Windows backdoor debate misses the point: NZ expert

Paranoia about the alleged US National Security Agency backdoor in Windows is blinding people to the real danger, says a local security expert. Whether or not the second key in Microsoft's crypto system is linked to the NSA, 'it can still be abused by anyone with a bit of skill.'

Paranoia about a Windows security hole is blinding people to the real danger, according to a local security expert

New Zealand cryptography expert Peter Gutmann says the debate, about a 'backdoor' labelled '_NSAKEY' misses the point.

"Even if _NSAKEY wasn't meant as a (US) National Security Agency backdoor as a way of replacing the crypto with crippled crypto, it can still be abused by anyone with a bit of skill," says Gutmann.

He says intruders could replace the _NSAKEY with one of their own or use ActiveX to "run their code on your machine".

"If you're protecting high-value data, financial information, details of confidential business processes/trade secrets, sensitive government data, I'd be concerned."

Andre Fernandes, chief scientist at Cryptonym — a Canadian cryptography developer — claims the backdoor exists in Windows 9x, Windows NT, and Windows 2000 and gives the NSA access to computers running these systems. Fernandes said he discovered the weakness that exploits Microsoft's encryption architecture while investigating Windows NT 4.0 for security breaches.

Fernandes said that in Service Pack 5 for NT 4.0, Microsoft apparently forgot to remove symbolic information that details the meaning of a cryptographic key. The findings proved that two keys to the systems exist, he said — one at Microsoft, and one in the possession of the NSA, identified as _NSAKEY.

Until the finding, the identity of the second key's holder was not known because Microsoft had removed any identifying symbols. In Service Pack 5, the identifier "NSA" is exposed.

"That means that the NSA can also securely load CryptoAPI [application programming interface] services on your machine, and without your authorisation," Fernandes said in a statement posted on the company's Web site. "The result is that it is tremendously easier for the NSA to load unauthorised security services on all copies of Microsoft Windows, and once these security services are loaded, they can effectively compromise your entire operating system."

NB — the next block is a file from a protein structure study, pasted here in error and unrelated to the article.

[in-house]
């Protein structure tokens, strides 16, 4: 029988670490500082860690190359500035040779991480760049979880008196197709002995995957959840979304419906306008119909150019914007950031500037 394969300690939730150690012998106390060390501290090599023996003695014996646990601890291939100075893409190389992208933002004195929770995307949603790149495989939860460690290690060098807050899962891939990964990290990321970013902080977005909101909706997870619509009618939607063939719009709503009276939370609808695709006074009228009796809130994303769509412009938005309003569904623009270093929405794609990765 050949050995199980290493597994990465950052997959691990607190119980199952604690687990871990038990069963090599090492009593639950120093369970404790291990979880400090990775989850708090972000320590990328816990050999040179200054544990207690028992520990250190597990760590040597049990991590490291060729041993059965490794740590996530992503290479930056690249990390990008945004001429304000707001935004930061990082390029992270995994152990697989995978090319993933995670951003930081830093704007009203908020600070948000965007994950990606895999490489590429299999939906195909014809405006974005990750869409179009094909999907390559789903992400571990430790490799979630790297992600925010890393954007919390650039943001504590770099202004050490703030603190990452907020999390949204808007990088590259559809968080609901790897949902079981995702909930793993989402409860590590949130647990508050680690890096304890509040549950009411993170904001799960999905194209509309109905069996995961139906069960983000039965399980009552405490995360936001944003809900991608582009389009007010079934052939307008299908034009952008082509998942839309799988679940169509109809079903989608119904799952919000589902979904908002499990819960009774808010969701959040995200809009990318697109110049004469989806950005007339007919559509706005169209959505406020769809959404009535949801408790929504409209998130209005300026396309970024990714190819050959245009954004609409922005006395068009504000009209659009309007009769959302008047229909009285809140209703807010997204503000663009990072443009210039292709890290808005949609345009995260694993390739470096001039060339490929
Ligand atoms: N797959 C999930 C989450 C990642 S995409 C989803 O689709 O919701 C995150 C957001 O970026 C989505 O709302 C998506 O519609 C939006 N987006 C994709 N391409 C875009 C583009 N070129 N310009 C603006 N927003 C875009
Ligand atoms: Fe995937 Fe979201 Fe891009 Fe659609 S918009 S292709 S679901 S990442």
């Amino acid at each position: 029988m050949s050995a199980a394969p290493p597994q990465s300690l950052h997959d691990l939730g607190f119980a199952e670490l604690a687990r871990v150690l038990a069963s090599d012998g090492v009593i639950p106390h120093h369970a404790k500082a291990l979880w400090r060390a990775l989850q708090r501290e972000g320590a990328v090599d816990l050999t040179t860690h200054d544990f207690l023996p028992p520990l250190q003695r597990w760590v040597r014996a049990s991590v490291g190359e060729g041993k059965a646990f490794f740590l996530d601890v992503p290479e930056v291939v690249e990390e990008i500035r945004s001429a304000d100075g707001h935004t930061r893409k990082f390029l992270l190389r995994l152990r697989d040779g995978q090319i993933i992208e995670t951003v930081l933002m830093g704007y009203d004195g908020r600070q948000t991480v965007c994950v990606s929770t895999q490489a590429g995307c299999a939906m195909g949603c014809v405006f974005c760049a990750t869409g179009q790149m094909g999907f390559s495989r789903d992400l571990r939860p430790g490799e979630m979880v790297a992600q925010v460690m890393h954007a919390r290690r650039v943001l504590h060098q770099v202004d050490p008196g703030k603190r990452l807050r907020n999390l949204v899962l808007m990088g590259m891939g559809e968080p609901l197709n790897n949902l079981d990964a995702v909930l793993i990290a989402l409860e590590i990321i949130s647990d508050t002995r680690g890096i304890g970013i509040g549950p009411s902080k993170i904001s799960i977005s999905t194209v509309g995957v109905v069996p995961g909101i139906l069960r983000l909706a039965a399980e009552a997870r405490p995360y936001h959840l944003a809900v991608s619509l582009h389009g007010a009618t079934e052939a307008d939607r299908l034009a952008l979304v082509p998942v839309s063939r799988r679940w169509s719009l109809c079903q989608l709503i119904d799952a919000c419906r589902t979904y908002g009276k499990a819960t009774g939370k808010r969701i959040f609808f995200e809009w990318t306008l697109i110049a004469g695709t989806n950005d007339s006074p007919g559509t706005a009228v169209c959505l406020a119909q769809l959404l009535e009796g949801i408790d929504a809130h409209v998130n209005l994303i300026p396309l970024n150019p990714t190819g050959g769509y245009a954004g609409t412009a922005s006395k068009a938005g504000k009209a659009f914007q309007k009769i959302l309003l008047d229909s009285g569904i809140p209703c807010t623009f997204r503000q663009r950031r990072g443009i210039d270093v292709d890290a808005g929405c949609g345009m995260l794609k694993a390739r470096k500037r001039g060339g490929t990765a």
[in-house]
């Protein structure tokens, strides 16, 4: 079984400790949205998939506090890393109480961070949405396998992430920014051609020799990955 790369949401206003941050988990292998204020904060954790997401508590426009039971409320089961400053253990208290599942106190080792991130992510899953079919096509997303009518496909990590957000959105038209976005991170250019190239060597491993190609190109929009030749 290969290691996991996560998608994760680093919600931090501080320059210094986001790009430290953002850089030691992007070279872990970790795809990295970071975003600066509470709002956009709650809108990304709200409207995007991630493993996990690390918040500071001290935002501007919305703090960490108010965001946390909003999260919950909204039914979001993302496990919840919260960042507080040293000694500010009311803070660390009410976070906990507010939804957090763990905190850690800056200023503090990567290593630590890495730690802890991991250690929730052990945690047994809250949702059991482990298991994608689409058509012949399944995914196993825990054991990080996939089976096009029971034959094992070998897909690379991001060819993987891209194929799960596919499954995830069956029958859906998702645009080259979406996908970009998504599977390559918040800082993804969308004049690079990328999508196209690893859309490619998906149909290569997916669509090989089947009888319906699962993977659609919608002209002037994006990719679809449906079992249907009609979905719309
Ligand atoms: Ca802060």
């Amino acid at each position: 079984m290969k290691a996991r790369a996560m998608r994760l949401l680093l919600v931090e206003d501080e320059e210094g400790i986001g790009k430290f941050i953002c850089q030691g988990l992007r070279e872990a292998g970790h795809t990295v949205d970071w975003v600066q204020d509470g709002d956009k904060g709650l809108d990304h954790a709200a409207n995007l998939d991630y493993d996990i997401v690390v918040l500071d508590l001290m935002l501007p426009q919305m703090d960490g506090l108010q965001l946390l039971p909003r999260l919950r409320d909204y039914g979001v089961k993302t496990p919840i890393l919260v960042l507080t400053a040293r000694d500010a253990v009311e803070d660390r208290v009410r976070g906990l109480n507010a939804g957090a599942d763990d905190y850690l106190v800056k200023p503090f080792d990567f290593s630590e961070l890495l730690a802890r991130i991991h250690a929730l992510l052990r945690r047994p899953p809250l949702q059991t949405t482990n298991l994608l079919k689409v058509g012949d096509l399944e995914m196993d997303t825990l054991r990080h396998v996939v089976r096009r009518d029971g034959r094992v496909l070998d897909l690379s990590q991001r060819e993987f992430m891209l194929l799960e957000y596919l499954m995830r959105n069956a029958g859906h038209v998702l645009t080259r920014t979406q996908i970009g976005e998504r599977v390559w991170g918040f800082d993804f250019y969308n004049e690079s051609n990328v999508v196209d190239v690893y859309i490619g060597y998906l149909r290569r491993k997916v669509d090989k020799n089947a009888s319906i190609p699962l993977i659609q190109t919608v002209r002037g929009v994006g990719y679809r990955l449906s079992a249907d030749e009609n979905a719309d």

Microsoft , however, hotly denies the key gives the NSA access to computers.

"The key in question is a Microsoft key, it's not held or shared with any party, including the NSA," said Jim Cullinan, a Microsoft spokesman in the US.

Gutmann says the problem is that most Microsoft software uses CryptoAPI for security. "If you can compromise that you've [indirectly] compromised everything which uses it."

Gutmann says the best defence is to change the _NSAKEY in your own system. Changes made to the first key, the _KEY, mean Windows operating systems cannot verify their own security subsystem and so fail. Changes can be made to the _NSAKEY, however, since Windows "quietly falls back" to the _NSAKEY.

"If you have the _NSAKEY signing key, load a doctored crypto module signed with it. If you don't have the _NSAKEY signing key, replace it with your own one and load a doctored crypto module signed with it," says Gutmann.

The Cryptonym Web site includes a small sample program that enables IT managers to replace the _NSAKEY with a test key. It can be found at www.cryptonym.com.

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